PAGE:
How to make the Bible the best book for kids!
Poll a thousand Sunday school teachers and you’ll find a thousand teachers who want to pass on their love of the Bible to children. Each week, all across the planet, these teachers spend countless hours in preparation to introduce children to Scripture’s richness. That’s the indisputable truth!
And, yet, if we took a closer look in some — not all — of those classrooms, we might find that in our eagerness to share our passion for God’s Word, we’re sending kids the wrong message about the Bible. Press on to discover three ways teachers can present distorted views of Scripture — and how you can avoid these inaccuracies.
Wrong Message #1: The Bible Is a Trivia Book
Do you know the definition of trivia? Here’s what dictionary.com reveals: Trivia is “matters or things that are very unimportant, inconsequential, or nonessential.”There isn’t a Sunday school teacher on this planet who believes the Bible is unimportant, inconsequential, or nonessential! Yet it’s one of the most common beliefs we transmit to children. How could this happen? It’s through our teaching techniques and discussion questions.
There’s an adage in management that we can only expect what we inspect. Children are intuitively aware of this adult trait. They’ve learned that the reason parents ask more questions about brushed teeth and cleaned bedrooms than they do about the names of all the Pokémon species is that parents value hygiene more than trading card games. When we use review games or debriefing questions that focus on the details of the story (“Name the 12 disciples”) over transformation (“What does it mean to follow Jesus?”), our children respond by assuming that adults value the Bible as a collection of divine minutia.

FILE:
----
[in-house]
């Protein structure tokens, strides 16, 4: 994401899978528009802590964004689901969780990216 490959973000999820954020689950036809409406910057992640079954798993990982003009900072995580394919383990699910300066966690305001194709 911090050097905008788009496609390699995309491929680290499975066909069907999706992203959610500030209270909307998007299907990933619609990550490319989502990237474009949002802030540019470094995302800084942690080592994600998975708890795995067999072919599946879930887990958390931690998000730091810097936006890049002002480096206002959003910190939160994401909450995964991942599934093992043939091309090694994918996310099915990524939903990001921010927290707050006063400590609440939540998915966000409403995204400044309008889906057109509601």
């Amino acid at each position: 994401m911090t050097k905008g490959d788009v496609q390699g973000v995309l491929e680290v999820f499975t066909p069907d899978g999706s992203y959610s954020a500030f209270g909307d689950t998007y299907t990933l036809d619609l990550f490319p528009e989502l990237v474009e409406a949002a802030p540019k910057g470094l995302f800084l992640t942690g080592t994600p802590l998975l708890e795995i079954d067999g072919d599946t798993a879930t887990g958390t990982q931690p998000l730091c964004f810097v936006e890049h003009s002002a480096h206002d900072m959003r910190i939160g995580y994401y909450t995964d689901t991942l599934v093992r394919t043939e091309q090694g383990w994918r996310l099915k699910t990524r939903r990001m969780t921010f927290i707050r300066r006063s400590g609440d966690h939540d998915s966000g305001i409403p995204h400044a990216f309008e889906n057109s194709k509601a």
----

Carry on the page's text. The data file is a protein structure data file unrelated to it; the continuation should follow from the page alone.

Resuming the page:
The Solution: Ask Questions That Promote Comprehension and Transformation
Michael and Heidi Martin of TruthQuest Ministries say, “The most important questions are ‘what?’ and ‘why?’ Knowing the facts about the Bible is great, but unless a child understands why it applies to life, it won’t really have the impact we desire.” When we ask questions that promote comprehension, children pick up our conviction that the Bible is telling an important story. When we ask application questions, children come to understand that we’re inviting them to take their place in that story.
Aaron Reynolds, the author of The Fabulous Reinvention of Sunday School (Zondervan) and former Promiseland staffer (at Willow Creek Church in South Barrington), goes a step further and reminds us that the questioner is just as important as the question. Reynolds says, “When done really well, a small group leader is our best link to a parent, our best link to the heart of a child, our best link to understanding if the principles and application of the biblical teaching is sinking down to their toes and getting lived out.” Relational context, then, shapes the outcome of biblical assessment. Bible quizmasters and “game show hosts” may extort rote answers from children’s memories, but they also reinforce the “Bible-as-trivia” outlook. Disciplers, mentors, and small group leaders ask “why?” questions that reveal their conviction that the Bible is valuable for training in righteousness.
Wrong Message #2: The Bible Is a Collection of Fables
No matter how high a view of the authority of Scripture you have, it’s possible that your teaching methods accidentally telegraph a low view of the Scriptures to your learners. We affirm that the Bible is the account of how God responds to sin and its effects. But, Christian educators tend to break the Scriptures into manageable pieces that can be taught in an hour. Each of these pieces is then assigned a moral: “Avoid pride,” “God wants us to serve others,” or “Be patient.” These morals or “teaching points” aid teaching.
These points, however, can have a double edge. The same teaching technique that focuses classroom learning can potentially dislodge a biblical narrative from its broader biblical context. The story of the week is valued for its utility but at the expense of explaining the place of that account in our salvation story. Reynolds challenges practitioners with this question: “Is it a value for us to show the whole scope of the Bible and its overarching story, or are we content to present an endless potpourri of unrelated Bible stories?”